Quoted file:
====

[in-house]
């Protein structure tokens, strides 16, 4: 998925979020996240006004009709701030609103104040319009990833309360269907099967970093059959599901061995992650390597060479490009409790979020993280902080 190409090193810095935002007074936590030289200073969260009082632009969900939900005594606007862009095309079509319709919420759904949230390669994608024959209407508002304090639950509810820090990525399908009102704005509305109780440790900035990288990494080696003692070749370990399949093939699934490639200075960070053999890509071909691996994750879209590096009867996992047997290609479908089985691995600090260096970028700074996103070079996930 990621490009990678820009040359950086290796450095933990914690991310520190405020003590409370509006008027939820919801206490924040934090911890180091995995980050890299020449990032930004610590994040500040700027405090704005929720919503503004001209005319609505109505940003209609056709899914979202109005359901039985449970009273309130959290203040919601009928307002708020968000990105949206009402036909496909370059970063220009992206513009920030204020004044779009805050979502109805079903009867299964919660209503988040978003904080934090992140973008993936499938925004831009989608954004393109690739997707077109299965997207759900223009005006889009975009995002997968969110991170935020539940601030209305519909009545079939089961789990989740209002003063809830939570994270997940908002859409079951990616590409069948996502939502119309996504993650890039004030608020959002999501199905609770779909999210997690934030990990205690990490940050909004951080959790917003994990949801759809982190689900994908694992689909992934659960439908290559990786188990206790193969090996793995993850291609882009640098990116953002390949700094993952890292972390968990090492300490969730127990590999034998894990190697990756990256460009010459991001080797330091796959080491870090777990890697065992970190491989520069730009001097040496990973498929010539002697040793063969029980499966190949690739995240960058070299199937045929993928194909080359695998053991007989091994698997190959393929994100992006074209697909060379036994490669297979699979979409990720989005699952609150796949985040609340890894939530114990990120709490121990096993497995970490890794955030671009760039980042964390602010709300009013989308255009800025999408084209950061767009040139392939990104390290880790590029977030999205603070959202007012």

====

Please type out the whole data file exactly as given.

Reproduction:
[in-house]
């Protein structure tokens, strides 16, 4: 998925979020996240006004009709701030609103104040319009990833309360269907099967970093059959599901061995992650390597060479490009409790979020993280902080 190409090193810095935002007074936590030289200073969260009082632009969900939900005594606007862009095309079509319709919420759904949230390669994608024959209407508002304090639950509810820090990525399908009102704005509305109780440790900035990288990494080696003692070749370990399949093939699934490639200075960070053999890509071909691996994750879209590096009867996992047997290609479908089985691995600090260096970028700074996103070079996930 990621490009990678820009040359950086290796450095933990914690991310520190405020003590409370509006008027939820919801206490924040934090911890180091995995980050890299020449990032930004610590994040500040700027405090704005929720919503503004001209005319609505109505940003209609056709899914979202109005359901039985449970009273309130959290203040919601009928307002708020968000990105949206009402036909496909370059970063220009992206513009920030204020004044779009805050979502109805079903009867299964919660209503988040978003904080934090992140973008993936499938925004831009989608954004393109690739997707077109299965997207759900223009005006889009975009995002997968969110991170935020539940601030209305519909009545079939089961789990989740209002003063809830939570994270997940908002859409079951990616590409069948996502939502119309996504993650890039004030608020959002999501199905609770779909999210997690934030990990205690990490940050909004951080959790917003994990949801759809982190689900994908694992689909992934659960439908290559990786188990206790193969090996793995993850291609882009640098990116953002390949700094993952890292972390968990090492300490969730127990590999034998894990190697990756990256460009010459991001080797330091796959080491870090777990890697065992970190491989520069730009001097040496990973498929010539002697040793063969029980499966190949690739995240960058070299199937045929993928194909080359695998053991007989091994698997190959393929994100992006074209697909060379036994490669297979699979979409990720989005699952609150796949985040609340890894939530114990990120709490121990096993497995970490890794955030671009760039980042964390602010709300009013989308255009800025999408084209950061767009040139392939990104390290880790590029977030999205603070959202007012």